we tried that retardant on the SRB but the casing were too heavy …they just broke off in the wind tunnel

Maybe your SRB design was wrong and SpaceX has a better plan, who’s to say. Just saying… SpaceX seems to have a history of making things better, than before.

David M. Christhilf

GARY W. WINKLER: Apparently Space-X is using these for more than just drag or for passive pitch/yaw stabilization. The article indicates that Space-X intends to use them for “pitch / yaw / roll” control. That’s a neat trick if they can get it to work!

Once they start landing back on land the barge will make a good transporter for SpaceX’s BFR.

SpaceX calls this a ship, not a barge .. so no worry about Bezos’s patented “barge” landing system to worry about.

OK, but isn’t it strange to patent something every person for the past 100 years or so uses to work on while at sea anyway. Hell, I was trained as a diver on one of these barges 25 years ago. We all know this patent is a joke, trying to delay SpaceX their progress. (This portion of the comment has been deleted due to its violating SFI commenting policies)

David M. Christhilf

Did Bezo ‘reduce the concept to practice?’. How did he get a patent without showing that it would work? Or did he demonstrate the concept with a swimming pool or something? Just curious.

A barge has to be tugged or towed into place. A ship has it’s own engines. Seems Bezos rush to patent another person’s idea, just to keep SpaceX in check, was a little shortsighted. Guess he couldn’t patent a ship with a flight deck idea. He’s a 100+ years late for that. Let’s hope SpaceX succeeds & keep pushing the paradigm shift.

T+ 7
Sync audio inputs to block overtalk, show operator onscreen when they were blocked, for repeat.

The GREAT BOUNCING WOCKET SWINDLE

How the fudge does this clown keep getting away with it?
A multi million dollar rocket launch fully documented launch and docking with the ISS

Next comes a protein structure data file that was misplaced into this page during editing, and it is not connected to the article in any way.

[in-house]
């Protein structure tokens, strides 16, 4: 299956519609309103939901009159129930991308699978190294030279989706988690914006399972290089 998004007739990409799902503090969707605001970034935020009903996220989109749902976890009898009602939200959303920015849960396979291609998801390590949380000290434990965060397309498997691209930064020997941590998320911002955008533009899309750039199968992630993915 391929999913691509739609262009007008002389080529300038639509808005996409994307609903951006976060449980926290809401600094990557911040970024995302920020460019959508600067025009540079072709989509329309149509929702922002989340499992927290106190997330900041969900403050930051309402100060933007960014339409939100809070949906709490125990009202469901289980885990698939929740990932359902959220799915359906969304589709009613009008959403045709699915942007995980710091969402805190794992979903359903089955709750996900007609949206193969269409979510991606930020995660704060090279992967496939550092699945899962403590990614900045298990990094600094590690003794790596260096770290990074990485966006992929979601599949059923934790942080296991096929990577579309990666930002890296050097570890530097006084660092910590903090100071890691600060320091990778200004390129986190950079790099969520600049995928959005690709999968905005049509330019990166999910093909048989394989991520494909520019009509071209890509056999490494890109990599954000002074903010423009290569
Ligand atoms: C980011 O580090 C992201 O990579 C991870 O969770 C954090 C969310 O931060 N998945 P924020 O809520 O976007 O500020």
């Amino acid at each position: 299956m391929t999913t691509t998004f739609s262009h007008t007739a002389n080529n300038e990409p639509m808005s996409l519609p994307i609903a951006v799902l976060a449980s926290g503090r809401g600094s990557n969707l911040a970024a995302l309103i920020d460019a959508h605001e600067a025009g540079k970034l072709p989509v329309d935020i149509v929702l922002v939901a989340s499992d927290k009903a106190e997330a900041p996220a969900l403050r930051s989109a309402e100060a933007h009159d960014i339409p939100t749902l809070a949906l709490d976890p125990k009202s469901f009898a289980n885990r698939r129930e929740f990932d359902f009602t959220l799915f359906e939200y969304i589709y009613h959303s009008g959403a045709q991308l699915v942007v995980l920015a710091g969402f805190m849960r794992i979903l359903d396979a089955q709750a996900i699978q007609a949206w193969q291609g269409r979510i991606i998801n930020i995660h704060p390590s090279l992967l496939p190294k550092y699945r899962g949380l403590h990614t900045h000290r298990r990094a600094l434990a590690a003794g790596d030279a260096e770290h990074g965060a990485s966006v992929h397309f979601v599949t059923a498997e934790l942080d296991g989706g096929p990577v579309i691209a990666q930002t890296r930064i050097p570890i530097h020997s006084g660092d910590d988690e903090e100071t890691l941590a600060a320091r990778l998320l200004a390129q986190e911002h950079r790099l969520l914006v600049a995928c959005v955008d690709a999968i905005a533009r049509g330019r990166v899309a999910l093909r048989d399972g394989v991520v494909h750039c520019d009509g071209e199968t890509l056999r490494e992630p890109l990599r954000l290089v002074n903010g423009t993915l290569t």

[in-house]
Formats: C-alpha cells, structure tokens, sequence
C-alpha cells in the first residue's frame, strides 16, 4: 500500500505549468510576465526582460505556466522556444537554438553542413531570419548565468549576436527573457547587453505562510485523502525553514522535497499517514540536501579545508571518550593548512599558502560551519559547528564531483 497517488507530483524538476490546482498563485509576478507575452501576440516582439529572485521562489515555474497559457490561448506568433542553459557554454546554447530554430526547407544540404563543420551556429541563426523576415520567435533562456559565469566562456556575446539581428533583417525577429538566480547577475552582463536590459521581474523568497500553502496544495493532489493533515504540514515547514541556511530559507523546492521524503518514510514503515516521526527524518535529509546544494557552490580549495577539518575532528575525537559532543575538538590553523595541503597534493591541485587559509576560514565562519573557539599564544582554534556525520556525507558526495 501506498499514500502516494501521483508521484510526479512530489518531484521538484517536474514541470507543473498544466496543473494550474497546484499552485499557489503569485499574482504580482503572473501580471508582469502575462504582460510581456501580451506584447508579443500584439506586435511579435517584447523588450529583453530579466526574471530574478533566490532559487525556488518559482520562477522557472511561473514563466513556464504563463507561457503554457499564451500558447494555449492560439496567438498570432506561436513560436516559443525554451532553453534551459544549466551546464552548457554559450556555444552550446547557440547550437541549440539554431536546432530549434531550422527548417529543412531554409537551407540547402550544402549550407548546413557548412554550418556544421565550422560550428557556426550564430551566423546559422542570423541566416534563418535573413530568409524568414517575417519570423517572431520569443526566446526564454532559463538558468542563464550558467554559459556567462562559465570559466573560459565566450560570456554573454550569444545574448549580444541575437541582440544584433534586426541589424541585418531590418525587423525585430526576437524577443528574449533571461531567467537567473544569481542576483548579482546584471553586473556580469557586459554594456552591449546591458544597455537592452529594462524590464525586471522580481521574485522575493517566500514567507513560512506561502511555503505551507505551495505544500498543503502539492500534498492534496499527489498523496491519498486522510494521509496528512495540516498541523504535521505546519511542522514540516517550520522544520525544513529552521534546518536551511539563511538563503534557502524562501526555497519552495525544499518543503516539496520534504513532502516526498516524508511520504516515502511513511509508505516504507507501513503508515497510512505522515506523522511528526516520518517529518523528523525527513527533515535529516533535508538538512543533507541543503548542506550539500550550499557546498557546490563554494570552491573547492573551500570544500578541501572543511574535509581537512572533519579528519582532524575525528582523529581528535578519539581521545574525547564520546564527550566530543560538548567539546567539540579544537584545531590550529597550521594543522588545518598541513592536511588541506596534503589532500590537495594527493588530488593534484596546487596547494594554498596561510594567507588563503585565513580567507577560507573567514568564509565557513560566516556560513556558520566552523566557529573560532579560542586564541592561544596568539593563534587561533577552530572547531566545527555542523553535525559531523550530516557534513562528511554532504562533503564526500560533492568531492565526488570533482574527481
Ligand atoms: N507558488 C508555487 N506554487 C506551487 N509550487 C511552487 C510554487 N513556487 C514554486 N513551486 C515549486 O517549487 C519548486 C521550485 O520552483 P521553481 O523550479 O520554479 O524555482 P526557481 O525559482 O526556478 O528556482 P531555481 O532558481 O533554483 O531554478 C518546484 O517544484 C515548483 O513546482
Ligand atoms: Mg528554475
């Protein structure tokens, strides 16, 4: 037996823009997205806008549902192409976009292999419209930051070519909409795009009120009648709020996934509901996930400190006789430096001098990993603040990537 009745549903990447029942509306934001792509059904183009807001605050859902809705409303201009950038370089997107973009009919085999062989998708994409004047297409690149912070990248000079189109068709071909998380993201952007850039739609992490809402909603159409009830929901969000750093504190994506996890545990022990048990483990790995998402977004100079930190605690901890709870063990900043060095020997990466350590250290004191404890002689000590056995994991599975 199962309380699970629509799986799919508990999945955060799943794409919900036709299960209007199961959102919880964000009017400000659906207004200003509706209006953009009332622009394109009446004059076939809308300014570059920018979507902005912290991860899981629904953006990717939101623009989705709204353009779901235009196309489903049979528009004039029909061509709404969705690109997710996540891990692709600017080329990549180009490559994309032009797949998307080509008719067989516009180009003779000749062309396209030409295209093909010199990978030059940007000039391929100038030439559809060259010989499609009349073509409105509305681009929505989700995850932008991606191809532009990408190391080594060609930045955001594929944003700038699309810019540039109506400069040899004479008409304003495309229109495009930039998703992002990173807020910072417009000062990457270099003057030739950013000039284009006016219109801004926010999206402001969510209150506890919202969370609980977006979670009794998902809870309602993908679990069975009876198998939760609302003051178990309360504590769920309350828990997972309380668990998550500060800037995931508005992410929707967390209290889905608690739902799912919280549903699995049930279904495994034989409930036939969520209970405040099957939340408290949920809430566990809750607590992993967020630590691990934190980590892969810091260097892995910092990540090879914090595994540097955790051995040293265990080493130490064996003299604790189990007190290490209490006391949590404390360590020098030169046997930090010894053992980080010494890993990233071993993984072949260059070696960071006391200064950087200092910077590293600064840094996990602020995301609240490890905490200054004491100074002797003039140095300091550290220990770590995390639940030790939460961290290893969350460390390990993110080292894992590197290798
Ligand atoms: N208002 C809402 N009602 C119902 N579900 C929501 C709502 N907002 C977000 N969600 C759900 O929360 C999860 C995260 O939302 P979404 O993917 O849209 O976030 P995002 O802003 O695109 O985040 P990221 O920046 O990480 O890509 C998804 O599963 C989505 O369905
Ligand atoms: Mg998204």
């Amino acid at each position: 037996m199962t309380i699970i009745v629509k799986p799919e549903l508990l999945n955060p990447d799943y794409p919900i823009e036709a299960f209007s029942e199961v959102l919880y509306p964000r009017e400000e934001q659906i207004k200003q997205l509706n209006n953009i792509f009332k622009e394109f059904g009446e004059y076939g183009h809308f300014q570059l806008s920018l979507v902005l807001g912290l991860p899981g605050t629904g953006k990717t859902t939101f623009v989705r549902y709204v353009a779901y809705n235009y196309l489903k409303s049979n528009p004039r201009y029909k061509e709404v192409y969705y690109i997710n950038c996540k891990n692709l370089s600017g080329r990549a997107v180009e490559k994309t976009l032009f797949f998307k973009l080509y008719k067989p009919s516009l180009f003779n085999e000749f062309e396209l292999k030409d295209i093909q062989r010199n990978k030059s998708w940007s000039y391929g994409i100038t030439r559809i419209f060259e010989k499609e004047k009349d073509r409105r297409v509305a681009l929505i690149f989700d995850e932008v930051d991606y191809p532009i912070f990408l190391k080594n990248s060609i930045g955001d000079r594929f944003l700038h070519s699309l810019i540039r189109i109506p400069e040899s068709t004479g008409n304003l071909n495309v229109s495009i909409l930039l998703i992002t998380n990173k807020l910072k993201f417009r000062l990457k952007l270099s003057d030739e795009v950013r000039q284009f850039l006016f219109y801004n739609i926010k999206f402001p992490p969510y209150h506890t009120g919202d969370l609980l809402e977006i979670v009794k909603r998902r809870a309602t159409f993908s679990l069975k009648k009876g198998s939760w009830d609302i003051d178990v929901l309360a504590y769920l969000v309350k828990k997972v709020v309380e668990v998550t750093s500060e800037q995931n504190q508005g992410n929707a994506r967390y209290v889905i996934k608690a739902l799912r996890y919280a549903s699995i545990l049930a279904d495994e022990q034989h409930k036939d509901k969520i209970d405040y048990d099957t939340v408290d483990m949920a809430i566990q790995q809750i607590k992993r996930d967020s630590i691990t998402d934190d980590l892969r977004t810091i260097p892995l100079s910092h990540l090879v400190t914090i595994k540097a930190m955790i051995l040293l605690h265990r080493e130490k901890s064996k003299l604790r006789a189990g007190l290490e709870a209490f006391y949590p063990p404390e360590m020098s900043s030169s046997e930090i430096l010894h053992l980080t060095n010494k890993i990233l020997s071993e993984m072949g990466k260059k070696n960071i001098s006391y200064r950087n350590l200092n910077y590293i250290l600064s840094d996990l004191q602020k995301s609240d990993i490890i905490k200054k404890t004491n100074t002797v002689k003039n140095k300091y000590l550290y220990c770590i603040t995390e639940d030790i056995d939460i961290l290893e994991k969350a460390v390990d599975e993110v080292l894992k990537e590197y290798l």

BUT
The alleged “hard landing” which is essential to Elon’s claims that SpaceX will soon turn a profit is only seen via a pitiful home video from the landing barge.

I’m willing to believe that grid fins could steer the rocket during the high speed descent, that is how a smart bomb operates.
A smart bomb does not slow down before impact.
The only kind of control surfaces that would be effective at speeds below about 50 MPH would be very large conventional hinged flaps.

Now to the rocket science part.
Gimballed thrust is used to correct the trajectory and attitude of a rocket during FORWARD flight.
Vectored thrust creates a torque about the centre of mass during the low speed part of the ascent and also by acting against the Centre of pressure once the rocket is travelling fast.

Those conditions do not exist during hovering or reverse flight.
Hovering craft like the Harrier Jump-Jet or the personal rocket packs are kept in a stable position by varying the thrust to four or more widely spaced outlets.

A hovering rocket can NOT balance the broomstick by swiveling the rocket gimbals.

The video is simply PATHETIC.
If the rocket really did make an accurate approach to the landing platform but landed too hard and exploded then why the fudge are there no good videos?
How hard would it be to have several (good) cameras including one pointed up to see the rocket closing in on the barge.

EWON is a genius?
Well…..maybe
But he’s no rocket scientist!

Has the problem with the deck been solved ? I see generators at each end,
and high pressure bottles, but not the tanks nor the capacity to use off the
shelf items to correct for dynamic wave variances.